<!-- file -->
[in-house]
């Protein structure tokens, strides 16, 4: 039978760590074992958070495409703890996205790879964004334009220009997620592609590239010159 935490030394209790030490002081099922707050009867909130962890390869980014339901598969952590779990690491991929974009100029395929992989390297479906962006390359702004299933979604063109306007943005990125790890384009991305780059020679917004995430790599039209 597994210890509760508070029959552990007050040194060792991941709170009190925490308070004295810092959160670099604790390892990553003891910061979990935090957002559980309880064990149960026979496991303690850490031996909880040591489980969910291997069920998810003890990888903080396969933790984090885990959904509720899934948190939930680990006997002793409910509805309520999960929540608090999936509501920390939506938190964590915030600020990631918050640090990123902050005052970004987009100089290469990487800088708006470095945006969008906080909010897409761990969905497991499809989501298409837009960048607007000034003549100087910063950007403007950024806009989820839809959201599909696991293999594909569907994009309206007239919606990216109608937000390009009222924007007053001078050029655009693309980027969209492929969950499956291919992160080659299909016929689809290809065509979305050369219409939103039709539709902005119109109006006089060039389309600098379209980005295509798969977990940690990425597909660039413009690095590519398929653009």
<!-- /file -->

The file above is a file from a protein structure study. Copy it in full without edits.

[in-house]
């Protein structure tokens, strides 16, 4: 039978760590074992958070495409703890996205790879964004334009220009997620592609590239010159 935490030394209790030490002081099922707050009867909130962890390869980014339901598969952590779990690491991929974009100029395929992989390297479906962006390359702004299933979604063109306007943005990125790890384009991305780059020679917004995430790599039209 597994210890509760508070029959552990007050040194060792991941709170009190925490308070004295810092959160670099604790390892990553003891910061979990935090957002559980309880064990149960026979496991303690850490031996909880040591489980969910291997069920998810003890990888903080396969933790984090885990959904509720899934948190939930680990006997002793409910509805309520999960929540608090999936509501920390939506938190964590915030600020990631918050640090990123902050005052970004987009100089290469990487800088708006470095945006969008906080909010897409761990969905497991499809989501298409837009960048607007000034003549100087910063950007403007950024806009989820839809959201599909696991293999594909569907994009309206007239919606990216109608937000390009009222924007007053001078050029655009693309980027969209492929969950499956291919992160080659299909016929689809290809065509979305050369219409939103039709539709902005119109109006006089060039389309600098379209980005295509798969977990940690990425597909660039413009690095590519398929653009």